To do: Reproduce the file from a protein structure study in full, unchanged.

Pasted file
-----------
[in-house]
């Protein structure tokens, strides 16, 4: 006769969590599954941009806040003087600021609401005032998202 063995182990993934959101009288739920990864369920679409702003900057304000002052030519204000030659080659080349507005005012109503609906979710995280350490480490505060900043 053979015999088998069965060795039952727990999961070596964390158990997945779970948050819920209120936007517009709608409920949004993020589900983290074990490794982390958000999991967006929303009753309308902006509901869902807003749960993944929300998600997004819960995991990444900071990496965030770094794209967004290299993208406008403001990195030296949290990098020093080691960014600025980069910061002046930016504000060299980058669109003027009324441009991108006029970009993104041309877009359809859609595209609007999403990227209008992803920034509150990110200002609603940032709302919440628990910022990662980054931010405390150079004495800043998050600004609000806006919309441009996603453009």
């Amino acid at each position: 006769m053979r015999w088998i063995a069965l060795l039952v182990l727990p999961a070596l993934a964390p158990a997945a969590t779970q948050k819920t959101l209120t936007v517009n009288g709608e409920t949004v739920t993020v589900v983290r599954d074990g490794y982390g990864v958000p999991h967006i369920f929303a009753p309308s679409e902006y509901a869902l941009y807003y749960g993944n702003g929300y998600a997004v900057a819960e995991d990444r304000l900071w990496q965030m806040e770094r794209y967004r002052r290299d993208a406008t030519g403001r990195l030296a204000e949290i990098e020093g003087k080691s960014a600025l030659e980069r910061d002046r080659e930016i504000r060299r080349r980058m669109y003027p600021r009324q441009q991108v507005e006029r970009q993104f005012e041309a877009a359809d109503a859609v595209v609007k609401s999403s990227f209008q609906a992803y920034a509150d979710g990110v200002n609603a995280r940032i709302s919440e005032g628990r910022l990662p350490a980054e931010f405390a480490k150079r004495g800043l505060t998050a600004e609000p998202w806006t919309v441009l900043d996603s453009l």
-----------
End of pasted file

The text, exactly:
[in-house]
């Protein structure tokens, strides 16, 4: 006769969590599954941009806040003087600021609401005032998202 063995182990993934959101009288739920990864369920679409702003900057304000002052030519204000030659080659080349507005005012109503609906979710995280350490480490505060900043 053979015999088998069965060795039952727990999961070596964390158990997945779970948050819920209120936007517009709608409920949004993020589900983290074990490794982390958000999991967006929303009753309308902006509901869902807003749960993944929300998600997004819960995991990444900071990496965030770094794209967004290299993208406008403001990195030296949290990098020093080691960014600025980069910061002046930016504000060299980058669109003027009324441009991108006029970009993104041309877009359809859609595209609007999403990227209008992803920034509150990110200002609603940032709302919440628990910022990662980054931010405390150079004495800043998050600004609000806006919309441009996603453009």
């Amino acid at each position: 006769m053979r015999w088998i063995a069965l060795l039952v182990l727990p999961a070596l993934a964390p158990a997945a969590t779970q948050k819920t959101l209120t936007v517009n009288g709608e409920t949004v739920t993020v589900v983290r599954d074990g490794y982390g990864v958000p999991h967006i369920f929303a009753p309308s679409e902006y509901a869902l941009y807003y749960g993944n702003g929300y998600a997004v900057a819960e995991d990444r304000l900071w990496q965030m806040e770094r794209y967004r002052r290299d993208a406008t030519g403001r990195l030296a204000e949290i990098e020093g003087k080691s960014a600025l030659e980069r910061d002046r080659e930016i504000r060299r080349r980058m669109y003027p600021r009324q441009q991108v507005e006029r970009q993104f005012e041309a877009a359809d109503a859609v595209v609007k609401s999403s990227f209008q609906a992803y920034a509150d979710g990110v200002n609603a995280r940032i709302s919440e005032g628990r910022l990662p350490a980054e931010f405390a480490k150079r004495g800043l505060t998050a600004e609000p998202w806006t919309v441009l900043d996603s453009l």